A total of 223,651 homes across the nation received at least one notice from lenders last month related to overdue payments, up 59.8 percent from 139,922 a year earlier, according to Irvine, Calif.-based RealtyTrac Inc.

Nearly half of the homes on the most recent list had slipped into default for the first time.

Contact one of our counselors to learn more about government-backed foreclosure prevention options.

Comments (0) Posted by G.R.A. Admin on Thursday, March 13th, 2008

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CNNMoney is reporting that the FHA reform bill that has been kicking around Congress since last fall might be ready to pass the senate and House by April. This would make permanent some of the FHA reforms that the economic stimuls package put into place through the end of 2008. Here is some of that article:

NEW YORK (CNNMoney.com) — By early April, both chambers of Congress are likely to tie the bow on a bill that would expand the reach of the Federal Housing Administration (FHA), which aims to provide safe loan alternatives to subprime mortgages and make homeownership more accessible.

Different versions of the FHA modernization bill passed in the House and the Senate last year, and both Senate Banking Committee Chairman Christopher Dodd (D-Conn.) and House Financial Services Chairman Barney Frank (D-Mass.) said last week that the differences between the chambers could be resolved in short order.

“I think we are fairly close to having an FHA reform bill that we will be able to adopt very quickly,” said Dodd on the Senate floor last week.

The FHA program is intended for mortgage borrowers with weak credit or little or no cash who may not be able to get an affordable mortgage elsewhere.

Fill in the contact form on the right to get the latest info on government-backed mortgage programs.

Comments (0) Posted by G.R.A. Admin on Monday, March 10th, 2008

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See here to check the loan limits in your county.

Comments (0) Posted by G.R.A. Admin on Thursday, March 6th, 2008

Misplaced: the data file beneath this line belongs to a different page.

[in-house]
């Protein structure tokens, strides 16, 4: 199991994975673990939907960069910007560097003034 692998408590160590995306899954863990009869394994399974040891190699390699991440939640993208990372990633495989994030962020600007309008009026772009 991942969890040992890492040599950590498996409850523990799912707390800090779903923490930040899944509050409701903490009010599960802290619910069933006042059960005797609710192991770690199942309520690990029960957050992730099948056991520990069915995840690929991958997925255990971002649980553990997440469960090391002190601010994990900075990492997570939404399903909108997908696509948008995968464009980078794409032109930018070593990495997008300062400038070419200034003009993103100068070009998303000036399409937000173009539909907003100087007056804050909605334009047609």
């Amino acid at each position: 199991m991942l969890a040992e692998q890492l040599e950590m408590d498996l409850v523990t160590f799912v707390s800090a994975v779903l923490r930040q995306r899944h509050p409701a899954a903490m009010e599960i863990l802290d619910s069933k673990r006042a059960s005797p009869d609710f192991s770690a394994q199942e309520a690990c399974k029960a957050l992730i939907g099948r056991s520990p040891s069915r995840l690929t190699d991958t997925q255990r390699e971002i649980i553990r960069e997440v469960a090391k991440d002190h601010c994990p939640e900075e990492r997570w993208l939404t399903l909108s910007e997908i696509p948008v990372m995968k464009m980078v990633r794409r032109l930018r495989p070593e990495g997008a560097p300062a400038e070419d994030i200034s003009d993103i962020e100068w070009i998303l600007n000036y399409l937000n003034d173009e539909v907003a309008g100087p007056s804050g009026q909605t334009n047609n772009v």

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Ben Bernanke continues to beat the FHA reform drum. Here are some excerpts from an AP article recapping recent comments he made is Florida:

WASHINGTON – Federal Reserve Chairman Ben Bernanke called Tuesday for additional action to prevent more distressed homeowners from falling into foreclosure.

“This situation calls for a vigorous response,” Bernanke said in a speech to a banking group meeting in Orlando, Fla.

Even with some relief efforts under way by industry and government, foreclosures and late payments on home mortgages are likely to rise “for a while longer,” Bernanke warned.

Rising foreclosures threaten to worsen the problems in the housing market and for the national economy, which many fear is on the verge of a recession or in one already.

“Reducing the rate of preventable foreclosures would promote economic stability for households, neighborhoods and the nation as a whole,” Bernanke said. “Although lenders and servicers have scaled up their efforts and adopted a wider variety of loss-mitigation techniques, more can, and should, be done,” the Fed chief said.

On Capitol Hill, a number of measures have been offered to help stressed homeowners.

Overhauling the Depression-era Federal Housing Administration, which insures mortgages for low- and middle-income borrowers, could help, Bernanke said. He also called for strengthened supervision of mortgage giants Fannie Mae and Freddie Mac.

Bernanke, who last week signaled that the Fed stands ready to lower a key interest rate again, did not talk interest rate policy in his speech or in a brief question-and-answer session afterward. The Fed, which has been slicing rates since September to help the economy, is expect to reduce them again on March 18, the Fed’s next meeting.

Comments (0) Posted by G.R.A. Admin on Tuesday, March 4th, 2008